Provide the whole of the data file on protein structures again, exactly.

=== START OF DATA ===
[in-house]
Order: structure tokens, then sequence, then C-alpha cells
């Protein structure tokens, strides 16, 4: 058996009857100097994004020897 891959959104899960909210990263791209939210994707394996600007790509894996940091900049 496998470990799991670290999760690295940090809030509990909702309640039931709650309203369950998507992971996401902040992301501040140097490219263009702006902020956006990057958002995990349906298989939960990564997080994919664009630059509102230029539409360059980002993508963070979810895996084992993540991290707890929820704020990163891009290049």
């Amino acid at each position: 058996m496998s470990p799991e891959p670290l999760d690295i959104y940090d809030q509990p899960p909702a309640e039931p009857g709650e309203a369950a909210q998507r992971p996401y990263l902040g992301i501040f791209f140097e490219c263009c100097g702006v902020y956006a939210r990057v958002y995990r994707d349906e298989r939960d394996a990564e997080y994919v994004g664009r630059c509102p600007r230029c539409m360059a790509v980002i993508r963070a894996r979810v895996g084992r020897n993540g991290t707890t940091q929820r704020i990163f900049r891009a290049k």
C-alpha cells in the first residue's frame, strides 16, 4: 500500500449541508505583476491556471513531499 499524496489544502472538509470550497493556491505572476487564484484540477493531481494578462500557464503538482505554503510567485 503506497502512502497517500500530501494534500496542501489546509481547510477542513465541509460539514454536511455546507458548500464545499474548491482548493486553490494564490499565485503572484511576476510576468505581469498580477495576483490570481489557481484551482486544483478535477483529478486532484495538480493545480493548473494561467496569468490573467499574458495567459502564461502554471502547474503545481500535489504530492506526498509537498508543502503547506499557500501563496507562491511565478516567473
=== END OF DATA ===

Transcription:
[in-house]
Order: structure tokens, then sequence, then C-alpha cells
């Protein structure tokens, strides 16, 4: 058996009857100097994004020897 891959959104899960909210990263791209939210994707394996600007790509894996940091900049 496998470990799991670290999760690295940090809030509990909702309640039931709650309203369950998507992971996401902040992301501040140097490219263009702006902020956006990057958002995990349906298989939960990564997080994919664009630059509102230029539409360059980002993508963070979810895996084992993540991290707890929820704020990163891009290049």
């Amino acid at each position: 058996m496998s470990p799991e891959p670290l999760d690295i959104y940090d809030q509990p899960p909702a309640e039931p009857g709650e309203a369950a909210q998507r992971p996401y990263l902040g992301i501040f791209f140097e490219c263009c100097g702006v902020y956006a939210r990057v958002y995990r994707d349906e298989r939960d394996a990564e997080y994919v994004g664009r630059c509102p600007r230029c539409m360059a790509v980002i993508r963070a894996r979810v895996g084992r020897n993540g991290t707890t940091q929820r704020i990163f900049r891009a290049k």
C-alpha cells in the first residue's frame, strides 16, 4: 500500500449541508505583476491556471513531499 499524496489544502472538509470550497493556491505572476487564484484540477493531481494578462500557464503538482505554503510567485 503506497502512502497517500500530501494534500496542501489546509481547510477542513465541509460539514454536511455546507458548500464545499474548491482548493486553490494564490499565485503572484511576476510576468505581469498580477495576483490570481489557481484551482486544483478535477483529478486532484495538480493545480493548473494561467496569468490573467499574458495567459502564461502554471502547474503545481500535489504530492506526498509537498508543502503547506499557500501563496507562491511565478516567473